The McCook tribune. (McCook, Neb.) 1886-1936, June 16, 1893, Image 4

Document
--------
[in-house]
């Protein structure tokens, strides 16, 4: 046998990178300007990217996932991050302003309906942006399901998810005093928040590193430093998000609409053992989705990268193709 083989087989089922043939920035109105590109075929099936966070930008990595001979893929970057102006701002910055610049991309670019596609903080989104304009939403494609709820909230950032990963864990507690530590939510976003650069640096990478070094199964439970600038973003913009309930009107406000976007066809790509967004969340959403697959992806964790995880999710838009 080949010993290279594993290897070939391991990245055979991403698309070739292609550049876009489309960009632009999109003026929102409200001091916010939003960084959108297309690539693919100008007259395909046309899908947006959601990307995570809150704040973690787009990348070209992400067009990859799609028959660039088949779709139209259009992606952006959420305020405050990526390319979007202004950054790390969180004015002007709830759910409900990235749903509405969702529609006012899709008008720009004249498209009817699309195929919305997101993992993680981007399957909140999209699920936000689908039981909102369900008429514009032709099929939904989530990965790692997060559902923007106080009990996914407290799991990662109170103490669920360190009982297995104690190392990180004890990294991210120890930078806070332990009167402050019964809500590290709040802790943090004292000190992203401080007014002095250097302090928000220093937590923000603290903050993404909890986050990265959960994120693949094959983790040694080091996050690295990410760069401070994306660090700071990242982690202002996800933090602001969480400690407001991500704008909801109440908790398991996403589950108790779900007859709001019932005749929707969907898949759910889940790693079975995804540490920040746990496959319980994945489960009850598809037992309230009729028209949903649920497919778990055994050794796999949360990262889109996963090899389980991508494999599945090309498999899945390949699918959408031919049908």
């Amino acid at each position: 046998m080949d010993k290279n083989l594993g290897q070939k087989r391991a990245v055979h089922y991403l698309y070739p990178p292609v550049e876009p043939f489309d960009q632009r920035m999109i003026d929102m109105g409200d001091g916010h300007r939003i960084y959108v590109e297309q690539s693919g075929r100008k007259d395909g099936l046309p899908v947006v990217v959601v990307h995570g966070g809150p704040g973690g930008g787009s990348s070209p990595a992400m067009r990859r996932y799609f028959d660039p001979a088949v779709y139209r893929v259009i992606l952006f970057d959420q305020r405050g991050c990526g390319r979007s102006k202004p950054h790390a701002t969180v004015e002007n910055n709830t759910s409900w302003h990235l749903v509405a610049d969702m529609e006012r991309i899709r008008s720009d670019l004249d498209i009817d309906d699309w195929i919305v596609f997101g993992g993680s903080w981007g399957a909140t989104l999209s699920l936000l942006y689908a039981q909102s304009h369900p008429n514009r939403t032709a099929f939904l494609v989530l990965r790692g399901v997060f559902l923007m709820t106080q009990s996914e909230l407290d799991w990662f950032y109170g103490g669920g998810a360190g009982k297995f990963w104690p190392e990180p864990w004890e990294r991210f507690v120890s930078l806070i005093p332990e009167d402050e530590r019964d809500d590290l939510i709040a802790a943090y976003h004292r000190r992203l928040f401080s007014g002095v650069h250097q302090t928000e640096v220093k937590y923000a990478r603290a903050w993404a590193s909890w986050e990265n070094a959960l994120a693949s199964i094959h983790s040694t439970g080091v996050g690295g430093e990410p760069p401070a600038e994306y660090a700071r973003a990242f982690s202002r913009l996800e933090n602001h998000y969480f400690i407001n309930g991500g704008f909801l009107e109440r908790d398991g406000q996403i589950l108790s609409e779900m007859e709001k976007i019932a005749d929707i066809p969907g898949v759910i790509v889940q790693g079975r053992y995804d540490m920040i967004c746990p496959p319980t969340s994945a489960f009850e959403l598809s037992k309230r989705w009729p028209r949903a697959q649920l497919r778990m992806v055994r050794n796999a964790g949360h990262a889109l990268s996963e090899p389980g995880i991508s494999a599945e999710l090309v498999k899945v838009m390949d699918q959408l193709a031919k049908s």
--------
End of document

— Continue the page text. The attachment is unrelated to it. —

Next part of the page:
pc J§tCoo& By F. M. KIMMELL. $1.50 A YEAR IN ADVANCE. ALL HOME PRINT. Arthur Burnam, who is con nected with Reid, Murdcqjc & Co. of Chicago, drops his oldtime friend F. H. Spearman of our city the fol lowing excerpt from a Chicago newspaper, which is sufficiently valuable to occupy space in The Tribune, and is withal mighty in teresting reading, POLITICS AND BUSINESS. It is now about a year since the representative Democrats of the country assembled in Chicago, and, among other things, made a fierce onslaught upon the financial and business policy of the party then in power. At that time the country was eminently prosperous. From one end of the land to the other all interests were thrifty. Wages were high and everybody had employ ment. The manufactories of the country were running at full head; farmers were getting good prices for good crops; the banks were ac commodating, and commercial paper was paid when due with a uniformity which made times good in every respect. Those harsh croakings made no perceptible dif ference with any branch of busi ness. Everything continued to ■ move along prosperously all through the campaign. The result of the election was a surprise to the, business interests of the country, but the people were not disposed to magnify its im portance. They generally assumed that it did not matter much, except to the politicians, who was Presi dent or which party was given con trol of public affairs. Seven months have elapsed since the election, and three months since the inaugurat ion. Nothing has been done of a definite nature by the administrat ion to disturb the prosperity that prevailed under Republican rule, but it is perfecty evident that a check has been put upon the thrift which prevailed under Harrison. The truth is that the business men of the country wondered, and are still wondering, what the people meant by taking the reins of au thority out of the hands of the party under which everything was moving so satisfactorily. As long as this state of mind continues the general tendency will be to extraor dinary caution. Merchants will g® light in their purchases, manufac turers will tend to light runs, and the banks will be rigid in the cur tailment of credits. This general tightening up cau only be explain ed on the ground that when a country which is in the midst of prosperity makes a change in the government the people accept it as a signal for putting on the brakes. It is to be remembered that the issues joined in the last National campaign were business issues. This was true to a remarkable de gree, and it is only natural that the business men should inquire diligently into the meaning of the change. It is to be regreted that Mr. Cleveland did not call both houses of Congress together at the beginning of his administration. Had he done so the suspense would have been over by this time, prob ably. Business can adjust itself to almost anything, provided only the element of uncertainty is elimi nated. It is uncertainty which is peculiarly paralyzing in its effect upon all which comes under the head of legitimate enterprise and commercial confidence. It is certainly very amusing to note tlie different opinions being expressed concerning the Nebraska exhibit at the fair. Some laud it to the heavens. Others curse it to the profoundest depths of hades. The Tribune is constrained to observe that there seems to be more or less method in their mab ness. The opinions vary too widely to be valuable or trustworthy. It has required a great deal of “kicking” to accomplish what we have done as a nation. It will re quire considerable “kicking” to undo 8ome things that we have not done wisely. It mu$t be borne in mind that “kicking” necessarily implies something to be kicked, and as a general rule it is seldom that anything gets kicked that doesn’t deserve it. Hon. James E. North of Col umbus succeeds Peters as collector of internal revenue for Nebraska and the Dakotas. “The Shermau law cannot be re pealed by the next congress unlese it is substituted by free coinage of silver in some form. They may put more silver in the dollar, buf free coinage will be insisted upon as a condition to the repeal of tht Sherman law.”—Senator Mander son. The lieutenant governor of Kan sas is at the head of a movement that contemplates an organization of 80,000 members to boycott the World’s fair on account of high railroad rates. If successful the boycott would scarcely injure the fair, but it would keep $1,000,000 of Kansas money in Kansas. It must be remembered that while the commercial agencies re port a general feeling of uncertain ty in the business condition of the country, trade is very fair in the Missouri valley, and there will be no “hard times” here in • case the crop prospects continue as good as they are at present. There is every reason to believe that the yield of corn in Nebraska this year will be phenomenal. Capital is evidently beginning to understand the significance of the popular hostility to trusts. The unfruitful results of the efforts of several of these combines to bor row money last week so indicate. Stocks of these corporations that a few weeks ago were “gilt-edged” receive now little or no considera tion. No one can long violate a .natural law with impunity, and these trusts exist in violation of the natural law of trade as surely as of the ethical code and legal statutes. Their imminent condi tion merely again illustrates the truth of the trite adage that the mills of the gods grind slowly, but they grind exceedingly fine. Icha bod is written on their charters— their day has departed. The legislature of Michigan has repealed the famous law whereby presidential electors were selected by congressional districts. The constitution of the United States, however, provides that the states shall appoint electors in such man ner as their respective legislature may direct. The suggestion has frequently been made in view of the “Michiganization” process, and be cause in some of the states these electors were chosen by the legis lature themselves, that the consti tution should be so amended as to require presidential electors chosen in a uniform manner throughout the union. Whatever may have been the objectionable features of the Michigan law its fatal defect was that the method was not univ ersal. PROSPECT PARK. Lolo Rogers is visiting her brother Allen Rogers and wife. Two more weeks of school and then the kids will all be happy. Quite a warm breeze struck this part of the moral vineyard, Sunday. J. B. Russell was on our streets, Tuesday, on business. Guy Russell ac companied him. Minnie Whittaker of the city spent Saturday and Sunday in the park, the guest of Alma Felton. Children’s day was celebrated by the Sunday school. The Allam quartette furnishing the music. County Superintendent T. H Bayston was on our streets, Tuesday, visiting the schools in this corner of the county. The Tuttle boys are back from their trip to-Missouri, they say that Red Willow county is the proper place to live. Marion Walters of Lebanon spent Saturday and Sunday at Harry Wade’s, the guest of his old time friend S. W. Cunningham. The many friends of Geo. W. Roper, in this community extend their heart felt sympathy to him and his family in their sad bereavement. To the young lady who thinks the Prospect Park items sound so green, we would just say that a great many green things grow in Nebraska. Quite an exciting runaway ocourred here, Tuesday. Harry Wade was driv ing Charlie Boatman’s team to an Eli cultivator, when in turning around the team beoame frightened and jumped upsetting the Eli which struck their heels and away they went. After tak ing Harry around awhile the Eli righted itself when he soon stopped them. The Eli was slightly damaged and both team and driver were out of breath. Sonny. is stamped in the best watch cases made. It is the trade mark of the Keystone Watch Case Company, of Philadelphia, the oldest, largest and best known factory in the world— 1500 employees,capacity 2000 cases daily. Its products are sold by all jewelers. It makes the celebrated Jas. Boss Filled Watch Cases, now fitted with the only bow (ring) which can not be pulled off the case—the Ask your jewelerforpamphlet. —call at— LENNART’S LAUNDRY For First-Class Laundry Work. —o McCook, ... Nebraska. 1NDIAN0LA ITEMS. No marriage licenses for nine days. We will soon have a full fledged band again. Prof. Wm. Valentine was in our city Thursday. Indianola will celebrate with races, at the fair grounds. Miss May Powell has been visiting on the Beaver this week. Dr. J. E. Hathorn had business in the county court Wednesday. The company in charge of the fair grounds are improving the track. Mrs. J. H. Goodrich is very sick at the home of her mother Mrs. Bishop. Rev. Lisle is expected home this week and will occupy his pulpit next Sunday C. A. Donnor is having a barn built on his place, recently bought of T. S. Grisell. S. R. Smith went to Omaha Tuesday eveing to attend Grand Lodge A. F. and A. M. J. W. Dolan, wife and three sons left on Tuesday morning’s train for World’s fair. J. J. Wilson has sold his buiness to a gentieman Irom Colorado, J. J. expects to go farther west. W. G. Black and wife left Friday last for a visit in Iowa and W. G. will alse take in the world’s fair. County superintendent has been vis iting schools in the extreme south west corner of the county this week. County commissioners are in session this week. If the assessor has made you too rich now is the time to get same cut down. The little son ot Andy Lord reported as one of the children burned by phos phorus last week is still alive, but the chances are slim for his recovery. We-are sorry to note that our old friends Sanford Richards and wife have decided to leave, he could not find a business opening hear to suit him. We are glad to note that Mr. J. H. Short who has been confined to the house far some weeks with lung trouble is improving and able to be out a little. Geo. Hill is attending the state en campment of S. of V. at West Point, Neb., this week, and we arc proud to state that George is State Inspector of the above order. The Daughters of Veterans are pre paring a Columbian Festival for this Thursday evening. They have an abun dance of strawberries and ice cream and expect to have a food time. A card from H. \V. Keyes dated at Chicago, discloses the fact that himself and wife are having a good time in the great city, and says that the exhibition is much grander than he expected. The Board of Insanity had a queer case for consideration this week, and as near as ihe facts can be learned, there has been trouble among the neighbors of Joseph Morris and his family, and for fear Mr. M. wonld have them arrested they had him and his son Martin both brought before the board on the charge of insanity, who after examining many witnesses, discharged them. As my supplementary letter did not reach you in time for publication last week, will say that both Harry and Ray Roper died on Friday. The funeral was held at the M. E. church on Saturday mornibg conducted by Rev. J. M. Mann, of Bartley assisted by Rev. C. D. Gear hart. The church was crowded to its utmost, many persons not being able to gain admittance. The little ones were buried ;in one grave beside their mother, who left them when only mere babes. Mr. Roper and family have the sympathy of all m^heir affliction. >11 II III I I I t I » o o o o « o o o o o o *1 i i • i i : • • III • ' “We Want Facts,” Observed Dickens’ well known character, Mr. . Thomas Gadgrind, and it is well enough for us to confine ourselves, as a generul thing, to such statements, unless we are poets. Just now let us direct your attention to the fact that we are mak ing lower prices than ever on BOOTS AND SHOES, and that we are selling the best $2.50 Shoe in the market. 0-i Uj tyzucj S-fco^e. GEO. M. CHEJNERY, Propr. I PURE DRUGS, I Medicines, Perfumes, Stationery, Paints, Oils, Lamps, Etc. 213 Main Avenue, McCook, Nebraska. ...The Smart... Photograph Gallery, Over the Famous Clothing- Co. This is the place to get anything in the photograph line. All photos made with the beautiful Celluloid Finish. Pictures made from size of a locket to life size. Old pic tures enlarged iu crayon or water colors. Our crayon work canuot be excelled. Call and see samples. Viewing of farms and residences. Constant supply of picture frames of the latest patterns always on hand, at reasonable prices. Our aim will be to please everybody and we guarantee strictly first-class work. Cloudy weather no disad vantage. P. W. MAECELLUS, McCook, Neb. E^”Noble, Purveyor to tne Great Common People, is now exhibiting about the handsomest and largest as sortment of plain and fancy lamps to be 1 seen in Southwestern Nebraska. FAMOUS; CLOTHING CO. HOT WEATHER GOODS. Thin Coats and Vests, Straw Hats, Neckwear, Lightweight Underwear, Negligee & Dress Shirts, Hosiery of all Grades. A complete assortment of the latest novelties in the above lines and at Popular Prices. McCook, Nebraska. JONAS ENGEL, Manager. FOR ) Y0U!i ■ i FOE YOU! A good slice of tlie earth. Now you get all the profit. In fact you are in on the ground floor. Think of these prices and don’t neglect to snap a few of these Great Bargains. Here are a few which we offer this week just for a starter: [M q 1 A heavy Screen Door, well painted and fur nished complete with spring, hinges, hook qi Ar\ and knob, only. v 1.H-U [\Jq 2 A ^First-class Lawn Mower, fourteen-inch ^ QQ [\Iq Q A very fine quality of Rubber Hose, three nu, piy, an immense bargain, per foot only — IMn A California Lawn Sprinklers, always were o an liU. sold at from $2.50 to $3.00, now olily. £..UU We are sole agents for the following lines and otfer great inducements in them: Jewel Leonard Banquet Gasoline Cleanable Stoves Stoves. Refrigerators, and Ranges. The Finest on Beautifully carved—great All fire-backed—war earth. variety—low prices. ranted 20 years. Genuine Glidden Barbed Wire, Best in the World. Our Stock is one Grert Assortment of Bargains. Call and look us over. THE PIONEER HARDWARE, W. C. LaTocrette, Propr.